Make sure that your employees aren’t just documenting what issues they found, but also how the either mitigated them at that time, or if the issue was mitigated at a late      time, how and when. Under the Generator Improvement Rules, remember that weekly inspections must now be completed “at least weekly” and must specifically look for containers that are leaking AND containers that have deteriorated due to corrosion.

 

 

 Contingency Planning Violations

Avoid this by:

  • Designate an emergency coordinator
  • Keep information up to date and on-site
  • Ensure all required elements are included
  • For LQG’s, document submittals to local authorities

Do you know your capabilities? Do you know your local emergency responder’s capabilities for large release mitigation? Have you considered contracting with Heritage for your emergency response if you or your local responders aren’t able to mitigate large emergencies or decontamination’s?

 

 

Marking and Labeling of Containers

Either with “hazardous waste” OR Words describing the container contents

Avoid this by:

  • Review and understand the definition of a satellite accumulation area
  • Label your container once the first drop of hazardous waste is added to the container.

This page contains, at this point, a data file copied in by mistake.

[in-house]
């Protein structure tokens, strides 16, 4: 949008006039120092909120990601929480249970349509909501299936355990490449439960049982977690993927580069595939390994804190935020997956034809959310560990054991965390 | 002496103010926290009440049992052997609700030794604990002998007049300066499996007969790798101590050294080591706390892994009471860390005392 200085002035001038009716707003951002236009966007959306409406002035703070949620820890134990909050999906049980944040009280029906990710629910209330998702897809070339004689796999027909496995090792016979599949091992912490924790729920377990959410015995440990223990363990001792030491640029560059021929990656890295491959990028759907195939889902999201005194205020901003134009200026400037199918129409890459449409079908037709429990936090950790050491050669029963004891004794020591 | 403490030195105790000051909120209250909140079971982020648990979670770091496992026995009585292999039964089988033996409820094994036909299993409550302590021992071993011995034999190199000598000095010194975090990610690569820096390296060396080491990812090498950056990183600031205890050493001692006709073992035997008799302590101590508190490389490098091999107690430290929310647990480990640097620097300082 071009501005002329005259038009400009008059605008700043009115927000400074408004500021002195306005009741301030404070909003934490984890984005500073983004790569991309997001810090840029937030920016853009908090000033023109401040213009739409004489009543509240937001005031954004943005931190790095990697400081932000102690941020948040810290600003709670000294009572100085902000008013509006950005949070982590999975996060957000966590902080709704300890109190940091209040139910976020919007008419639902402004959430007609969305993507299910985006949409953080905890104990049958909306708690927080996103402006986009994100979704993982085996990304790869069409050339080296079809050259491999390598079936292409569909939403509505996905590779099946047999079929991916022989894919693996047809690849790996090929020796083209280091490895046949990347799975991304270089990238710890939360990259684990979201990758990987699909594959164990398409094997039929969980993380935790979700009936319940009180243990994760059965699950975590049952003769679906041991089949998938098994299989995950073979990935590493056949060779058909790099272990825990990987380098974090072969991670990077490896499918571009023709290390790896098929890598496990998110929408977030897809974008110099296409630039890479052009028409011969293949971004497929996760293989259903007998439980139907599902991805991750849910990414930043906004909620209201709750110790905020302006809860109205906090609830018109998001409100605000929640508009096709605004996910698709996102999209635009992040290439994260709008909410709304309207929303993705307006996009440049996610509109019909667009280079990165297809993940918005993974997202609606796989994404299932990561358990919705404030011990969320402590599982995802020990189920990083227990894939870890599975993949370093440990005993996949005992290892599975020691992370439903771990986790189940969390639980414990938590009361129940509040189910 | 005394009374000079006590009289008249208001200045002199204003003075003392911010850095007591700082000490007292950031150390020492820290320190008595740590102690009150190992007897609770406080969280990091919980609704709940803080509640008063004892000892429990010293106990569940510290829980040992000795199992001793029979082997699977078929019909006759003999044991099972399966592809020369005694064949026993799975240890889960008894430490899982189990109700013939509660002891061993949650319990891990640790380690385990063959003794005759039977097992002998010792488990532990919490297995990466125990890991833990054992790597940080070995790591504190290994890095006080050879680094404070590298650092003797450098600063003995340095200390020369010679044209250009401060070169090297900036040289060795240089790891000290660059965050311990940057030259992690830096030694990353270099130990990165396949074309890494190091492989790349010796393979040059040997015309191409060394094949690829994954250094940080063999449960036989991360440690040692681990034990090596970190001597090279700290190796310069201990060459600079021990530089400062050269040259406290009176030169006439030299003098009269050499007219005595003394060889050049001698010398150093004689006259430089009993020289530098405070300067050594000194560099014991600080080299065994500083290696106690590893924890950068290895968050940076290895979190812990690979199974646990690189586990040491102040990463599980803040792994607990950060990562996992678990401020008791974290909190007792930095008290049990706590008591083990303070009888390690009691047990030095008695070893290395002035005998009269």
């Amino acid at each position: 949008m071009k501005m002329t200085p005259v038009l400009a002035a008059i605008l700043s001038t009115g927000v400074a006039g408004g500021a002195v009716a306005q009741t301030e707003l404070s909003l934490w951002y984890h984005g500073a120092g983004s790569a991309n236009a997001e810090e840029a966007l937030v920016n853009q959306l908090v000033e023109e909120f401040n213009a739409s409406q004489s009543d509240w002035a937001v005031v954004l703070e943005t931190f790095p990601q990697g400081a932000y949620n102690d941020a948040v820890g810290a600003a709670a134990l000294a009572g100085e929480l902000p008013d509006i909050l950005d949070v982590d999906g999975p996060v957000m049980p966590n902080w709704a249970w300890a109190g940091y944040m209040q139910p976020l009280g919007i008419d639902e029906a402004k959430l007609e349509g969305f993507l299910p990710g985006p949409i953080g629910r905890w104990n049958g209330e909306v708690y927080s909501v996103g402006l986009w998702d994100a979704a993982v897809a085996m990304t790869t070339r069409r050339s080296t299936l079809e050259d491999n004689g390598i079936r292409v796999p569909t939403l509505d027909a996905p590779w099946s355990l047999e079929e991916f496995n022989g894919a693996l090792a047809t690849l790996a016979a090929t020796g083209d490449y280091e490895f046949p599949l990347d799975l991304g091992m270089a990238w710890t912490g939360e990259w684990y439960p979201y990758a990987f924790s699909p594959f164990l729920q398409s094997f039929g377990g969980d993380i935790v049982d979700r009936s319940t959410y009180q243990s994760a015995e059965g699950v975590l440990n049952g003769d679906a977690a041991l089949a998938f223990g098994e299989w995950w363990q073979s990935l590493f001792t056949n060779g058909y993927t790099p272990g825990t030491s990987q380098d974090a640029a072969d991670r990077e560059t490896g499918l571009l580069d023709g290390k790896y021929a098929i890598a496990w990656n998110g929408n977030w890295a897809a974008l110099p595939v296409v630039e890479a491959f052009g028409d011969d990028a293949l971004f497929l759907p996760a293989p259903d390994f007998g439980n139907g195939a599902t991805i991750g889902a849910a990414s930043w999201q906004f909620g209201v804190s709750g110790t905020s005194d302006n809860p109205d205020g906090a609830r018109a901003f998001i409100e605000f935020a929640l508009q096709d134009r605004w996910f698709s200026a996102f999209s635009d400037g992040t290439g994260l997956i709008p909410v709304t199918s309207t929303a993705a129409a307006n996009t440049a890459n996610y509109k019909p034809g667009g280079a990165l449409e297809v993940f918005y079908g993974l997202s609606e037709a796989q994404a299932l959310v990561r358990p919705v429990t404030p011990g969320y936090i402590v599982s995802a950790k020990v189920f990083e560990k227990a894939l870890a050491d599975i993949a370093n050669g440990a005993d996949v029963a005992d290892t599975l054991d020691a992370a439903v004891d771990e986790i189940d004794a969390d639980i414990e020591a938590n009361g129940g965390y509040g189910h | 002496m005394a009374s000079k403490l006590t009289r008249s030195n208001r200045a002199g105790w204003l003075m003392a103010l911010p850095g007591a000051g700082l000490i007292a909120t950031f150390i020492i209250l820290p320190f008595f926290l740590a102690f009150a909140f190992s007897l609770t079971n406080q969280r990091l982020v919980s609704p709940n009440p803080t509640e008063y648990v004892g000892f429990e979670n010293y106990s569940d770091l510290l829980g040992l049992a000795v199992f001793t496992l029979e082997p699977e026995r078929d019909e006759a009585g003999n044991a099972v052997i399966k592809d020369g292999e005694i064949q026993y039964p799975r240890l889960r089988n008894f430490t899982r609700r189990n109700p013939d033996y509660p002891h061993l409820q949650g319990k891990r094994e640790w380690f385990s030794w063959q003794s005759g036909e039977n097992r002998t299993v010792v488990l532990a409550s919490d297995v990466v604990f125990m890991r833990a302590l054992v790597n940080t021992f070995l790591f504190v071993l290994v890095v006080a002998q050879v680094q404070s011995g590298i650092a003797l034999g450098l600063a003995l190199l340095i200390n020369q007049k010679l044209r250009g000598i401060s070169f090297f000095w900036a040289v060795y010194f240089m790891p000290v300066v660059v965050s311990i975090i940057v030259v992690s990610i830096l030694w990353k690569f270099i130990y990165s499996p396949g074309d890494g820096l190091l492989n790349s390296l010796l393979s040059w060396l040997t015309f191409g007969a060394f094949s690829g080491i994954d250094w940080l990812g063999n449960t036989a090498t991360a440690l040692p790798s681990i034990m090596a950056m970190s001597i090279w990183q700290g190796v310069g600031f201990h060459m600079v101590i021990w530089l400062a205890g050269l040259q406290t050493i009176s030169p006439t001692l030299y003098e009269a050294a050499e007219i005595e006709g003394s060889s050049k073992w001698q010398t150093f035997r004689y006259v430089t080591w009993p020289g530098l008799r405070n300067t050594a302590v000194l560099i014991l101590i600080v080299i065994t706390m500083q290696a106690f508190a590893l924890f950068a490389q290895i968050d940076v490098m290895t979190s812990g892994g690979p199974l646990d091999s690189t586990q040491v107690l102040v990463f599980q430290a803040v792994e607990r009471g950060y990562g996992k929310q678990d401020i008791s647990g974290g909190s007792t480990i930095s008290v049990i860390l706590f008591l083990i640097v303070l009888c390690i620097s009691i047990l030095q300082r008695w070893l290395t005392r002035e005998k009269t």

The GIR requires the words “Hazardous Waste” as well as an indication of the hazard (DOT diamond, GHS pictogram, etc.) in both satellite and central accumulation areas. Proper marking of containers will reduce the mixing of incompatible wastes, and potentially and emergency situation.

 

 

Separate incompatibles

Avoid this by:

  • Appropriately marking and labeling your containers
  • Training your employees about certain incompatibles (acids and caustics in the same container) based on waste determinations
  • Not placing materials in an unwashed container

The more you know about the wastes you have, the better prepared you are for reducing the risk of fires, releases or explosions.

 

 

Training

Avoid this by:

  • Knowing what your training requirements are based on your generator status